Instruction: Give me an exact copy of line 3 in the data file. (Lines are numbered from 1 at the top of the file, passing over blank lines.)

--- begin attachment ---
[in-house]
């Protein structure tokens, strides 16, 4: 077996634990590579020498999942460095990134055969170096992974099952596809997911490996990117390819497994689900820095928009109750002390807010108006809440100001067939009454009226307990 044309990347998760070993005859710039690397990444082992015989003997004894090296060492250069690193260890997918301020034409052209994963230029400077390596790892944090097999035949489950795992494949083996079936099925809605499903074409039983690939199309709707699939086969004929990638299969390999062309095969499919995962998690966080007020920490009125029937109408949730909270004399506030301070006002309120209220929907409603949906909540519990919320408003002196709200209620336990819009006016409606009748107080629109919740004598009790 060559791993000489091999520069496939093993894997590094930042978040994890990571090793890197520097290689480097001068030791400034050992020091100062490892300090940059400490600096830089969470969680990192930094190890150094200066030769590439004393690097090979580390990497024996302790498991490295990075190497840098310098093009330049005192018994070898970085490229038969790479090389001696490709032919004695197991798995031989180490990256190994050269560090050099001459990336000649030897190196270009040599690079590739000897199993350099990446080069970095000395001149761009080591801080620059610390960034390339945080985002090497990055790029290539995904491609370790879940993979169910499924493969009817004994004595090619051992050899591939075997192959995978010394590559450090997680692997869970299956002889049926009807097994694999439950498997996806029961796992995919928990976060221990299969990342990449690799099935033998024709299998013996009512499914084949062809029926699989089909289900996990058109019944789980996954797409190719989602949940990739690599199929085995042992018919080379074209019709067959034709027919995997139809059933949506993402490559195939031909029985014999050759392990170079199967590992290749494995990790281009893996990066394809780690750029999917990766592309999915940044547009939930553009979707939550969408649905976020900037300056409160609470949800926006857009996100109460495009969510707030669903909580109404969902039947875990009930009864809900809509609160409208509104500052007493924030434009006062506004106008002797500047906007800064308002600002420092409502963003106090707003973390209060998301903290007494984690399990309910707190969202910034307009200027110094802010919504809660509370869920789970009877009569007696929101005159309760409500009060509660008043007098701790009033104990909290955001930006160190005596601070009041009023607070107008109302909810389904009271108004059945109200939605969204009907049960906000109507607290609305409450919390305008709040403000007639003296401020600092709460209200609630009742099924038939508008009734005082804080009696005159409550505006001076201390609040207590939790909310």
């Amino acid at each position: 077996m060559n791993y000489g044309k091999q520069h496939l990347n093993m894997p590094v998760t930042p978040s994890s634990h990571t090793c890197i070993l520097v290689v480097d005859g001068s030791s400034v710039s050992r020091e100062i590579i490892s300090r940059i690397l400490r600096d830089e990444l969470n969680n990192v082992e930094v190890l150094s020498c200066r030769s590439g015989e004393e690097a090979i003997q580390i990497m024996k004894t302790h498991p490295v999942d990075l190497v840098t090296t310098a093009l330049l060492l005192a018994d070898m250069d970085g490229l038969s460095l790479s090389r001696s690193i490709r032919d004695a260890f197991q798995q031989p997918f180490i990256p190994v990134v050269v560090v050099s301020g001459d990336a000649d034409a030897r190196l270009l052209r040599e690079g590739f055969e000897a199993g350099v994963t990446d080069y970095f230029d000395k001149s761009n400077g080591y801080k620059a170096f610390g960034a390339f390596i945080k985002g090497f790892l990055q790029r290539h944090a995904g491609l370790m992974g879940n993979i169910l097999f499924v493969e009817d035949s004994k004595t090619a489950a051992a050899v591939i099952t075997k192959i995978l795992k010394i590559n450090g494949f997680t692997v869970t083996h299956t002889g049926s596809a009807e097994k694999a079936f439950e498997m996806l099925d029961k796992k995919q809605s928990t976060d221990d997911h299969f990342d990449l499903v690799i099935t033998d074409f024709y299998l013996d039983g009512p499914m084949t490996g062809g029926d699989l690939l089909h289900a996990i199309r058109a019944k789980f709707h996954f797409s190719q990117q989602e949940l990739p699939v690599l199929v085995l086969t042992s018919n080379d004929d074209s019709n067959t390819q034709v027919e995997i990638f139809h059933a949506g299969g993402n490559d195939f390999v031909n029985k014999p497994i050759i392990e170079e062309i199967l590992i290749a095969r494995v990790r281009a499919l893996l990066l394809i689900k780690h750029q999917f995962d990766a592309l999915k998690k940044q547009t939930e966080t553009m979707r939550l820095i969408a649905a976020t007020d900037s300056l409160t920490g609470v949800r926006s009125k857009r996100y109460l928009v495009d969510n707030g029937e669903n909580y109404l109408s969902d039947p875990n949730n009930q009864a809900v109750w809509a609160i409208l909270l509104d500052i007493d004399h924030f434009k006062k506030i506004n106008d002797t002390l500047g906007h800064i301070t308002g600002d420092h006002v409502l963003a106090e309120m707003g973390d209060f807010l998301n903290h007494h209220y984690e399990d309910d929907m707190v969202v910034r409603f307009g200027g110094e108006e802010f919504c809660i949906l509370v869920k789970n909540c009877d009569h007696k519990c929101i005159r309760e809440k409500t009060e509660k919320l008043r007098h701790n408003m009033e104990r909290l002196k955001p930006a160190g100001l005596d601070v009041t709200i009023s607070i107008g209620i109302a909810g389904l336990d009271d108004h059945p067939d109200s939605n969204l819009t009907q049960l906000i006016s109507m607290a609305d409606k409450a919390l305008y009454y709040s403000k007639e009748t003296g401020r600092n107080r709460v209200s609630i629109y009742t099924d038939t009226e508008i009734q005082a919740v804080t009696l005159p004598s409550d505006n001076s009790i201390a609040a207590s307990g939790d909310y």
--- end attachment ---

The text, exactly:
């Amino acid at each position: 077996m060559n791993y000489g044309k091999q520069h496939l990347n093993m894997p590094v998760t930042p978040s994890s634990h990571t090793c890197i070993l520097v290689v480097d005859g001068s030791s400034v710039s050992r020091e100062i590579i490892s300090r940059i690397l400490r600096d830089e990444l969470n969680n990192v082992e930094v190890l150094s020498c200066r030769s590439g015989e004393e690097a090979i003997q580390i990497m024996k004894t302790h498991p490295v999942d990075l190497v840098t090296t310098a093009l330049l060492l005192a018994d070898m250069d970085g490229l038969s460095l790479s090389r001696s690193i490709r032919d004695a260890f197991q798995q031989p997918f180490i990256p190994v990134v050269v560090v050099s301020g001459d990336a000649d034409a030897r190196l270009l052209r040599e690079g590739f055969e000897a199993g350099v994963t990446d080069y970095f230029d000395k001149s761009n400077g080591y801080k620059a170096f610390g960034a390339f390596i945080k985002g090497f790892l990055q790029r290539h944090a995904g491609l370790m992974g879940n993979i169910l097999f499924v493969e009817d035949s004994k004595t090619a489950a051992a050899v591939i099952t075997k192959i995978l795992k010394i590559n450090g494949f997680t692997v869970t083996h299956t002889g049926s596809a009807e097994k694999a079936f439950e498997m996806l099925d029961k796992k995919q809605s928990t976060d221990d997911h299969f990342d990449l499903v690799i099935t033998d074409f024709y299998l013996d039983g009512p499914m084949t490996g062809g029926d699989l690939l089909h289900a996990i199309r058109a019944k789980f709707h996954f797409s190719q990117q989602e949940l990739p699939v690599l199929v085995l086969t042992s018919n080379d004929d074209s019709n067959t390819q034709v027919e995997i990638f139809h059933a949506g299969g993402n490559d195939f390999v031909n029985k014999p497994i050759i392990e170079e062309i199967l590992i290749a095969r494995v990790r281009a499919l893996l990066l394809i689900k780690h750029q999917f995962d990766a592309l999915k998690k940044q547009t939930e966080t553009m979707r939550l820095i969408a649905a976020t007020d900037s300056l409160t920490g609470v949800r926006s009125k857009r996100y109460l928009v495009d969510n707030g029937e669903n909580y109404l109408s969902d039947p875990n949730n009930q009864a809900v109750w809509a609160i409208l909270l509104d500052i007493d004399h924030f434009k006062k506030i506004n106008d002797t002390l500047g906007h800064i301070t308002g600002d420092h006002v409502l963003a106090e309120m707003g973390d209060f807010l998301n903290h007494h209220y984690e399990d309910d929907m707190v969202v910034r409603f307009g200027g110094e108006e802010f919504c809660i949906l509370v869920k789970n909540c009877d009569h007696k519990c929101i005159r309760e809440k409500t009060e509660k919320l008043r007098h701790n408003m009033e104990r909290l002196k955001p930006a160190g100001l005596d601070v009041t709200i009023s607070i107008g209620i109302a909810g389904l336990d009271d108004h059945p067939d109200s939605n969204l819009t009907q049960l906000i006016s109507m607290a609305d409606k409450a919390l305008y009454y709040s403000k007639e009748t003296g401020r600092n107080r709460v209200s609630i629109y009742t099924d038939t009226e508008i009734q005082a919740v804080t009696l005159p004598s409550d505006n001076s009790i201390a609040a207590s307990g939790d909310y």